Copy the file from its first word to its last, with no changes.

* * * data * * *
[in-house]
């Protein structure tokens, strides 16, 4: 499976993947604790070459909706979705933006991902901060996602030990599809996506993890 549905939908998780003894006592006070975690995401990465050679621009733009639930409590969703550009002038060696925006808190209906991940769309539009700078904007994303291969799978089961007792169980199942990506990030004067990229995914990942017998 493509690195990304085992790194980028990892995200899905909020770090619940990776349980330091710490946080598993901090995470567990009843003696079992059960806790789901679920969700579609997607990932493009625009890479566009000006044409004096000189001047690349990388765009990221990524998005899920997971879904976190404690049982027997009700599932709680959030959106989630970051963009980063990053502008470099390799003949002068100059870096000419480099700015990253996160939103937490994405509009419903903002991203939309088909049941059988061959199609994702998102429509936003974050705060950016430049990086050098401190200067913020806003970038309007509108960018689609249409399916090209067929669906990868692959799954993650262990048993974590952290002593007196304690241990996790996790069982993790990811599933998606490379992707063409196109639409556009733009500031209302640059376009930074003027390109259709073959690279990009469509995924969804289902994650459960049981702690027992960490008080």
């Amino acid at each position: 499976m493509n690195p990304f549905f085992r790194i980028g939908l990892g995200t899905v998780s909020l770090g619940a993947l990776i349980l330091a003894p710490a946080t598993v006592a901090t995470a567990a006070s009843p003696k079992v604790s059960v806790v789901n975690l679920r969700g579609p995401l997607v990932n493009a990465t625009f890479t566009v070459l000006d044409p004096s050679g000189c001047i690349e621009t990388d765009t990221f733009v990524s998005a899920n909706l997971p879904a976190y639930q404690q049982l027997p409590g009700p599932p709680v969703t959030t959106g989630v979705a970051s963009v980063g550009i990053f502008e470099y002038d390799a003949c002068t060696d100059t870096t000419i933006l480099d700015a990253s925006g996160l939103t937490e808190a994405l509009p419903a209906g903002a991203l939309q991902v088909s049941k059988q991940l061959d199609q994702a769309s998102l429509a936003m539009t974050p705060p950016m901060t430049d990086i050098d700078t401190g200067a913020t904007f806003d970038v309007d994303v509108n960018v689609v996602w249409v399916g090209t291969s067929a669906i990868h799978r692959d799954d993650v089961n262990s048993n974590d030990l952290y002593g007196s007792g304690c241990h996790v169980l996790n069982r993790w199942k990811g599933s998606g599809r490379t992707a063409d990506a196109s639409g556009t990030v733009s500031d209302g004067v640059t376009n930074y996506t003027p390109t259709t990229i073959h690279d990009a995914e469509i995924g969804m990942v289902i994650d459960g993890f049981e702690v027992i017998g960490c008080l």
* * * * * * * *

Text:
[in-house]
């Protein structure tokens, strides 16, 4: 499976993947604790070459909706979705933006991902901060996602030990599809996506993890 549905939908998780003894006592006070975690995401990465050679621009733009639930409590969703550009002038060696925006808190209906991940769309539009700078904007994303291969799978089961007792169980199942990506990030004067990229995914990942017998 493509690195990304085992790194980028990892995200899905909020770090619940990776349980330091710490946080598993901090995470567990009843003696079992059960806790789901679920969700579609997607990932493009625009890479566009000006044409004096000189001047690349990388765009990221990524998005899920997971879904976190404690049982027997009700599932709680959030959106989630970051963009980063990053502008470099390799003949002068100059870096000419480099700015990253996160939103937490994405509009419903903002991203939309088909049941059988061959199609994702998102429509936003974050705060950016430049990086050098401190200067913020806003970038309007509108960018689609249409399916090209067929669906990868692959799954993650262990048993974590952290002593007196304690241990996790996790069982993790990811599933998606490379992707063409196109639409556009733009500031209302640059376009930074003027390109259709073959690279990009469509995924969804289902994650459960049981702690027992960490008080």
């Amino acid at each position: 499976m493509n690195p990304f549905f085992r790194i980028g939908l990892g995200t899905v998780s909020l770090g619940a993947l990776i349980l330091a003894p710490a946080t598993v006592a901090t995470a567990a006070s009843p003696k079992v604790s059960v806790v789901n975690l679920r969700g579609p995401l997607v990932n493009a990465t625009f890479t566009v070459l000006d044409p004096s050679g000189c001047i690349e621009t990388d765009t990221f733009v990524s998005a899920n909706l997971p879904a976190y639930q404690q049982l027997p409590g009700p599932p709680v969703t959030t959106g989630v979705a970051s963009v980063g550009i990053f502008e470099y002038d390799a003949c002068t060696d100059t870096t000419i933006l480099d700015a990253s925006g996160l939103t937490e808190a994405l509009p419903a209906g903002a991203l939309q991902v088909s049941k059988q991940l061959d199609q994702a769309s998102l429509a936003m539009t974050p705060p950016m901060t430049d990086i050098d700078t401190g200067a913020t904007f806003d970038v309007d994303v509108n960018v689609v996602w249409v399916g090209t291969s067929a669906i990868h799978r692959d799954d993650v089961n262990s048993n974590d030990l952290y002593g007196s007792g304690c241990h996790v169980l996790n069982r993790w199942k990811g599933s998606g599809r490379t992707a063409d990506a196109s639409g556009t990030v733009s500031d209302g004067v640059t376009n930074y996506t003027p390109t259709t990229i073959h690279d990009a995914e469509i995924g969804m990942v289902i994650d459960g993890f049981e702690v027992i017998g960490c008080l």